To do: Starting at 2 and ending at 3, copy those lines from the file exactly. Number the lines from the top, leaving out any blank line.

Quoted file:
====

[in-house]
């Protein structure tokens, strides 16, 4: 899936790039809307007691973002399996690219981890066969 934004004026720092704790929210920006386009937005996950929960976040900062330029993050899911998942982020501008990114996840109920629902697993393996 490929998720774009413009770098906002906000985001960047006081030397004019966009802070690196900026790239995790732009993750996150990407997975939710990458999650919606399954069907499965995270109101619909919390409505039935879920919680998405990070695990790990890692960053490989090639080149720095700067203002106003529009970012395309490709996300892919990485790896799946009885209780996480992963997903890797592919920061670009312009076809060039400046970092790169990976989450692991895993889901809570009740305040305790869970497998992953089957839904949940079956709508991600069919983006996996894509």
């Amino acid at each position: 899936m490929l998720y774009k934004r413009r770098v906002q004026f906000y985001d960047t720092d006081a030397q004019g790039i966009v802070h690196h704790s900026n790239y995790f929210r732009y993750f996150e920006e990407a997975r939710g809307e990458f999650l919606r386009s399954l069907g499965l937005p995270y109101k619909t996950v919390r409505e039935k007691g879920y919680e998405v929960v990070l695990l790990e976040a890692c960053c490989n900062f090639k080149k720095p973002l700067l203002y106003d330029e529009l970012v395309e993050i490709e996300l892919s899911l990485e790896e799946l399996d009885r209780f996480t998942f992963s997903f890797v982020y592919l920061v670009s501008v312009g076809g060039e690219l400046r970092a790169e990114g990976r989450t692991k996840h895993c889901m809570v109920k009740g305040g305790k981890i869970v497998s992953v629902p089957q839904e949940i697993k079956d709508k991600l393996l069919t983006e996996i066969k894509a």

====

């Protein structure tokens, strides 16, 4: 899936790039809307007691973002399996690219981890066969 934004004026720092704790929210920006386009937005996950929960976040900062330029993050899911998942982020501008990114996840109920629902697993393996 490929998720774009413009770098906002906000985001960047006081030397004019966009802070690196900026790239995790732009993750996150990407997975939710990458999650919606399954069907499965995270109101619909919390409505039935879920919680998405990070695990790990890692960053490989090639080149720095700067203002106003529009970012395309490709996300892919990485790896799946009885209780996480992963997903890797592919920061670009312009076809060039400046970092790169990976989450692991895993889901809570009740305040305790869970497998992953089957839904949940079956709508991600069919983006996996894509």
């Amino acid at each position: 899936m490929l998720y774009k934004r413009r770098v906002q004026f906000y985001d960047t720092d006081a030397q004019g790039i966009v802070h690196h704790s900026n790239y995790f929210r732009y993750f996150e920006e990407a997975r939710g809307e990458f999650l919606r386009s399954l069907g499965l937005p995270y109101k619909t996950v919390r409505e039935k007691g879920y919680e998405v929960v990070l695990l790990e976040a890692c960053c490989n900062f090639k080149k720095p973002l700067l203002y106003d330029e529009l970012v395309e993050i490709e996300l892919s899911l990485e790896e799946l399996d009885r209780f996480t998942f992963s997903f890797v982020y592919l920061v670009s501008v312009g076809g060039e690219l400046r970092a790169e990114g990976r989450t692991k996840h895993c889901m809570v109920k009740g305040g305790k981890i869970v497998s992953v629902p089957q839904e949940i697993k079956d709508k991600l393996l069919t983006e996996i066969k894509a």